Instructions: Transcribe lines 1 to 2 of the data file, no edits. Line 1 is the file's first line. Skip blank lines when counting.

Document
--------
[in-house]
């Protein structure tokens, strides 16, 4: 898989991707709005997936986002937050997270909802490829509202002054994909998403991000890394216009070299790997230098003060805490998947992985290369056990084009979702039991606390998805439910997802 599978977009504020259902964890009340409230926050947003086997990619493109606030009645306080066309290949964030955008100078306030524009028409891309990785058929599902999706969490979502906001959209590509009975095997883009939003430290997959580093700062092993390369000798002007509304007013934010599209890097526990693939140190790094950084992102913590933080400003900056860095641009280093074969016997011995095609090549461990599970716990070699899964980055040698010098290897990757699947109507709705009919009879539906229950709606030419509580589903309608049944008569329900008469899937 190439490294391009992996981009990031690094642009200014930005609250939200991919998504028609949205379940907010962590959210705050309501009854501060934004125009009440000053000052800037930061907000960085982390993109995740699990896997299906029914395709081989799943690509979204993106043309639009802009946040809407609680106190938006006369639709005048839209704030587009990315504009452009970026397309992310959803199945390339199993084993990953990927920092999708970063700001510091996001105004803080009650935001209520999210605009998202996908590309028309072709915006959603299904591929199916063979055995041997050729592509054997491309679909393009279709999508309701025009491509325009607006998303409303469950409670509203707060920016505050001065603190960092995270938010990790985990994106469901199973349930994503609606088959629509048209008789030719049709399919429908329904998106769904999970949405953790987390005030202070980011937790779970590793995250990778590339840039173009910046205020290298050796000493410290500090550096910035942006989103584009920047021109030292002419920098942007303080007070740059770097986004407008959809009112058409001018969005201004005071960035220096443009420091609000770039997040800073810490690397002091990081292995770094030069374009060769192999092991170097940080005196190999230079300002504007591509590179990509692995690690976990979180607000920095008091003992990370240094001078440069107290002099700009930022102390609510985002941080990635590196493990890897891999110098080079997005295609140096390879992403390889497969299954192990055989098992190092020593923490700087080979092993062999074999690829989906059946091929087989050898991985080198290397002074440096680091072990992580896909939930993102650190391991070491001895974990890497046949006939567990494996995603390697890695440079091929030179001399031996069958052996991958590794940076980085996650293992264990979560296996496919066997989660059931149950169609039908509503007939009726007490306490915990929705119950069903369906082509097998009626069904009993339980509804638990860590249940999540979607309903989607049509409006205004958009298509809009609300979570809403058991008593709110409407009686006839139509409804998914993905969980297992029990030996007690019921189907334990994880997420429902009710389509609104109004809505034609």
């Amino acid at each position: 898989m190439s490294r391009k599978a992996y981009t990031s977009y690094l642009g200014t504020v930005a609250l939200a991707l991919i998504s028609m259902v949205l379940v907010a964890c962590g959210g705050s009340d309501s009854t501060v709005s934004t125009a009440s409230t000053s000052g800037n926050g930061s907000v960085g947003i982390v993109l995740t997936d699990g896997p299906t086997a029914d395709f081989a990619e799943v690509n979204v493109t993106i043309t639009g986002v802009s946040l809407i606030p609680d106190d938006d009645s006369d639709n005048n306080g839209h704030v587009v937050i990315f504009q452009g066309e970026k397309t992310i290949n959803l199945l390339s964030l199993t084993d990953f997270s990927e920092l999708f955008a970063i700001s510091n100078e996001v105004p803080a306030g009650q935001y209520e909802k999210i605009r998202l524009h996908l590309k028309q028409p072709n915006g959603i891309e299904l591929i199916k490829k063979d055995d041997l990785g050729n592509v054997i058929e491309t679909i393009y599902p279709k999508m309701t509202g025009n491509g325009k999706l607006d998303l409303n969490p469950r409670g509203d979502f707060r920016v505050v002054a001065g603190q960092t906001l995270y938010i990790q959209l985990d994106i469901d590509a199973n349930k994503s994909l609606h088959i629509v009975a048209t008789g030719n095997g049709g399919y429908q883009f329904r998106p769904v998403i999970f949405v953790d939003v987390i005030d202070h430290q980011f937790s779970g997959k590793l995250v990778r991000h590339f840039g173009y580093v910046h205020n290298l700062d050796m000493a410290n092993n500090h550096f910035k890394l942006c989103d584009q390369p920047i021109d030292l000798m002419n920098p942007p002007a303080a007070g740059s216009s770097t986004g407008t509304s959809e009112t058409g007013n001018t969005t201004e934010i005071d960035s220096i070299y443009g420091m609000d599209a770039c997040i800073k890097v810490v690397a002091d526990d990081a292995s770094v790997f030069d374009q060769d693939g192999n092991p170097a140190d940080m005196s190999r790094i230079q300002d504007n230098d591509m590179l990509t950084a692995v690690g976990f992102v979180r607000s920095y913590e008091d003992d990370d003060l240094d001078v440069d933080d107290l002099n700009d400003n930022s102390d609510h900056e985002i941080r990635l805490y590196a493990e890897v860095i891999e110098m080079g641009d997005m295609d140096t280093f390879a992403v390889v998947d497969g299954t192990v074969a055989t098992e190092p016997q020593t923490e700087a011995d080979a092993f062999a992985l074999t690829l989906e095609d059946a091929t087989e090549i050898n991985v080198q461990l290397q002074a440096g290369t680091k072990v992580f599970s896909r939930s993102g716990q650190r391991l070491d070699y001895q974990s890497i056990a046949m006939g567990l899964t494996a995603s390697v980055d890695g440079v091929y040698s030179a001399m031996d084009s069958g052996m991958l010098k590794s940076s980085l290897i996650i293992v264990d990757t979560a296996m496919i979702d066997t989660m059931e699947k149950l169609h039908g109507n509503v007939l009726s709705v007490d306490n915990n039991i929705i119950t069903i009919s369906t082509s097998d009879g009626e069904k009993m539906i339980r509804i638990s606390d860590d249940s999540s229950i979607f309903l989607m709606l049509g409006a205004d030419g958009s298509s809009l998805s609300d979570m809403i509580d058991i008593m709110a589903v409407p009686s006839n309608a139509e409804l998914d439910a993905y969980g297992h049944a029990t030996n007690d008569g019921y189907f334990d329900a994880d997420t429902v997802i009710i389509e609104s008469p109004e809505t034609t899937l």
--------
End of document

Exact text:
[in-house]
């Protein structure tokens, strides 16, 4: 898989991707709005997936986002937050997270909802490829509202002054994909998403991000890394216009070299790997230098003060805490998947992985290369056990084009979702039991606390998805439910997802 599978977009504020259902964890009340409230926050947003086997990619493109606030009645306080066309290949964030955008100078306030524009028409891309990785058929599902999706969490979502906001959209590509009975095997883009939003430290997959580093700062092993390369000798002007509304007013934010599209890097526990693939140190790094950084992102913590933080400003900056860095641009280093074969016997011995095609090549461990599970716990070699899964980055040698010098290897990757699947109507709705009919009879539906229950709606030419509580589903309608049944008569329900008469899937 190439490294391009992996981009990031690094642009200014930005609250939200991919998504028609949205379940907010962590959210705050309501009854501060934004125009009440000053000052800037930061907000960085982390993109995740699990896997299906029914395709081989799943690509979204993106043309639009802009946040809407609680106190938006006369639709005048839209704030587009990315504009452009970026397309992310959803199945390339199993084993990953990927920092999708970063700001510091996001105004803080009650935001209520999210605009998202996908590309028309072709915006959603299904591929199916063979055995041997050729592509054997491309679909393009279709999508309701025009491509325009607006998303409303469950409670509203707060920016505050001065603190960092995270938010990790985990994106469901199973349930994503609606088959629509048209008789030719049709399919429908329904998106769904999970949405953790987390005030202070980011937790779970590793995250990778590339840039173009910046205020290298050796000493410290500090550096910035942006989103584009920047021109030292002419920098942007303080007070740059770097986004407008959809009112058409001018969005201004005071960035220096443009420091609000770039997040800073810490690397002091990081292995770094030069374009060769192999092991170097940080005196190999230079300002504007591509590179990509692995690690976990979180607000920095008091003992990370240094001078440069107290002099700009930022102390609510985002941080990635590196493990890897891999110098080079997005295609140096390879992403390889497969299954192990055989098992190092020593923490700087080979092993062999074999690829989906059946091929087989050898991985080198290397002074440096680091072990992580896909939930993102650190391991070491001895974990890497046949006939567990494996995603390697890695440079091929030179001399031996069958052996991958590794940076980085996650293992264990979560296996496919066997989660059931149950169609039908509503007939009726007490306490915990929705119950069903369906082509097998009626069904009993339980509804638990860590249940999540979607309903989607049509409006205004958009298509809009609300979570809403058991008593709110409407009686006839139509409804998914993905969980297992029990030996007690019921189907334990994880997420429902009710389509609104109004809505034609």